HAVING clause contains conditions on aggregates.


General form of grouping and aggregation

General form of Grouping and Aggregation

SELECT S

FROM R1,…,Rn

WHERE C1

GROUP BY a1,…,ak

HAVING C2

S = may contain attributes a1,…,ak and/or any aggregates but NO OTHER ATTRIBUTES

C1 = is any condition on the attributes in R1,…,Rn

C2 = is any condition on aggregate expressions

Why ?


General form of grouping and aggregation1

Evaluation steps:

Evaluate FROM-WHERE, apply condition C1

Group by the attributes a1,…,ak

Apply condition C2 to each group (may have aggregates)

Compute aggregates in S and return the result

General form of Grouping and Aggregation

SELECT S

FROM R1,…,Rn

WHERE C1

GROUP BY a1,…,ak

HAVING C2


Advanced sqlizing

Advanced SQLizing

  • Getting around INTERSECT and EXCEPT

  • Quantifiers

  • Aggregation v.s. subqueries


1 intersect and except

INTERSECT and EXCEPT: not in SQL Server

1. INTERSECT and EXCEPT:

If R, S have noduplicates, then canwrite withoutsubqueries(HOW ?)

(SELECT R.A, R.B

FROM R)INTERSECT

(SELECT S.A, S.B

FROM S)

SELECT R.A, R.B

FROM RWHEREEXISTS(SELECT *FROM SWHERE R.A=S.A and R.B=S.B)

(SELECT R.A, R.B

FROM R)EXCEPT

(SELECT S.A, S.B

FROM S)

SELECT R.A, R.B

FROM RWHERENOTEXISTS(SELECT *FROM SWHERE R.A=S.A and R.B=S.B)


2 quantifiers

2. Quantifiers

Product ( pname, price, company)

Company( cname, city)

Find all companies that make some products with price < 100

SELECT DISTINCT Company.cname

FROM Company, Product

WHERE Company.cname = Product.company and Product.price < 100

Existential: easy ! 


2 quantifiers1

2. Quantifiers

Product ( pname, price, company)

Company( cname, city)

Find all companies that make only products with price < 100

same as:

Find all companies s.t. all of their products have price < 100

Universal: hard ! 


2 quantifiers2

2. Quantifiers

1. Find the other companies: i.e. s.t. some product  100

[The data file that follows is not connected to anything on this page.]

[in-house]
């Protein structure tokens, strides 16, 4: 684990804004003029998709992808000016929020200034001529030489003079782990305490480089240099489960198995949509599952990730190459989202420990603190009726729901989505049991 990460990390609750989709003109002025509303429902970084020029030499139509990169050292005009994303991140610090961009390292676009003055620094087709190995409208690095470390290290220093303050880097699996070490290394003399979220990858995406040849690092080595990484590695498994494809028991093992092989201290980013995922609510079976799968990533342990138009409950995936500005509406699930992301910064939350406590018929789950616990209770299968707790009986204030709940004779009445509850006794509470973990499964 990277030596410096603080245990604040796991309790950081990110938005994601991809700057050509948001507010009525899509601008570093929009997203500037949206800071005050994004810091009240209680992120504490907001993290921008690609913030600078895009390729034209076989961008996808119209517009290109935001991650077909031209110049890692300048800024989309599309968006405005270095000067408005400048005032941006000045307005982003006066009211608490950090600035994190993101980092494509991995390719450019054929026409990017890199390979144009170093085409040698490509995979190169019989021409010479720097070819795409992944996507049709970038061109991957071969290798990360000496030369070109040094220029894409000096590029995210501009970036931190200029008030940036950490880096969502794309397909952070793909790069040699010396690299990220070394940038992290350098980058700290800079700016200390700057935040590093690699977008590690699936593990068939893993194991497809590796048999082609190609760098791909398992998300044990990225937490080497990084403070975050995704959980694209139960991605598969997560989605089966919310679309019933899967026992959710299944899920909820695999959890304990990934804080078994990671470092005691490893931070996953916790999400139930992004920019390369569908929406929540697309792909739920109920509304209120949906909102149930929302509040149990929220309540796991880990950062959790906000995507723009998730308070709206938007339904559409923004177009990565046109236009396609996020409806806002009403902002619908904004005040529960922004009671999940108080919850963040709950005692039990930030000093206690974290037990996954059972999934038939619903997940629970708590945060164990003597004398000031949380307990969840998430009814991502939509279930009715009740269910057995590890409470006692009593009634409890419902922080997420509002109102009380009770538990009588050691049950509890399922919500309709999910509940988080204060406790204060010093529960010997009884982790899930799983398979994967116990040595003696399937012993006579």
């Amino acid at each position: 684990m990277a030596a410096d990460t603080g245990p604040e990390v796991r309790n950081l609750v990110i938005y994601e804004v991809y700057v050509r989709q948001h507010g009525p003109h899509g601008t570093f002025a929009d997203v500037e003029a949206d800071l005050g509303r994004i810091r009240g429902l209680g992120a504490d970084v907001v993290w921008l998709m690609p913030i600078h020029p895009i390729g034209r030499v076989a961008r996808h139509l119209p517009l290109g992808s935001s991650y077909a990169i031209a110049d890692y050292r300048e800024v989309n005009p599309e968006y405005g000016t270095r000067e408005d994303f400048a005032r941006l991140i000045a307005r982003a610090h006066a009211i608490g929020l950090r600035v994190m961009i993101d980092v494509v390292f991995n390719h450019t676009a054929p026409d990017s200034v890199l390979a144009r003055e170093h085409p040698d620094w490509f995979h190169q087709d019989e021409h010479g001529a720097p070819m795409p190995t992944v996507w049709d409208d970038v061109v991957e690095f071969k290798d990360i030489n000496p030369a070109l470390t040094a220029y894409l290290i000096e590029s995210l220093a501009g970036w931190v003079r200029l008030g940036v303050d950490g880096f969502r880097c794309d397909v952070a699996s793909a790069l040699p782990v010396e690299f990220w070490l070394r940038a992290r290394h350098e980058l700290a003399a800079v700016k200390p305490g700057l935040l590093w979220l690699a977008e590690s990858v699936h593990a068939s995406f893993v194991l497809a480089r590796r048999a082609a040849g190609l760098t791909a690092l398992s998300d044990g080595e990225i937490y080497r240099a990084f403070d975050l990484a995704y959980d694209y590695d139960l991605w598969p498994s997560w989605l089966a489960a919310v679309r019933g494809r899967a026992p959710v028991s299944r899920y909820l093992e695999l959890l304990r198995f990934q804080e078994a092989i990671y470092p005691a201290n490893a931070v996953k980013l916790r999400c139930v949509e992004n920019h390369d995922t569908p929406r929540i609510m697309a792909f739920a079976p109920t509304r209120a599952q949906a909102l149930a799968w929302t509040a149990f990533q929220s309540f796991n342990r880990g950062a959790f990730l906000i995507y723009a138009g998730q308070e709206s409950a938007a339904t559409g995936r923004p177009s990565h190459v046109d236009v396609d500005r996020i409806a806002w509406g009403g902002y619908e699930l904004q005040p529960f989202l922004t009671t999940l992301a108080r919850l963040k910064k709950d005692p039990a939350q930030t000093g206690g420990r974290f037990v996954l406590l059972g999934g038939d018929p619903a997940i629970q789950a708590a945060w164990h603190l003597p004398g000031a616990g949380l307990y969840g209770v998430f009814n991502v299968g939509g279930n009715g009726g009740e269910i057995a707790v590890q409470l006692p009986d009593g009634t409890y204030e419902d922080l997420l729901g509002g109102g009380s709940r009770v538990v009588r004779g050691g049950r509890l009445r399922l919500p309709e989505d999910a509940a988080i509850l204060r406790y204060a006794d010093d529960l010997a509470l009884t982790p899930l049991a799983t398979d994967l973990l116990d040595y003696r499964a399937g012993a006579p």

SELECT DISTINCT Company.cname

FROM Company

WHERE Company.cname IN (SELECT Product.companyFROM ProductWHERE Produc.price >= 100

2. Find all companies s.t. all their products have price < 100

SELECT DISTINCT Company.cname

FROM Company

WHERE Company.cname NOTIN (SELECT Product.companyFROM ProductWHERE Produc.price >= 100


3 group by v s nested query

3. Group-by v.s. Nested Query

Author(login,name)

Wrote(login,url)

  • Find authors who wrote ³ 10 documents:

  • Attempt 1: with nested queries

This isSQL bya novice

SELECTDISTINCT Author.name

FROM Author

WHERE count(SELECT Wrote.urlFROM WroteWHERE Author.login=Wrote.login) > 10


3 group by v s nested query1

3. Group-by v.s. Nested Query

  • Find all authors who wrote at least 10 documents:

  • Attempt 2: SQL style (with GROUP BY)

This isSQL byan expert

SELECT Author.name

FROM Author, Wrote

WHERE Author.login=Wrote.login

GROUP BY Author.name

HAVING count(wrote.url) > 10

No need for DISTINCT: automatically from GROUP BY


3 group by v s nested query2

Find authors with vocabulary ³ 10000 words:

3. Group-by v.s. Nested Query

Author(login,name)

Wrote(login,url)

Mentions(url,word)

SELECT Author.name

FROM Author, Wrote, Mentions

WHERE Author.login=Wrote.login AND Wrote.url=Mentions.url

GROUP BY Author.name

HAVING count(distinct Mentions.word) > 10000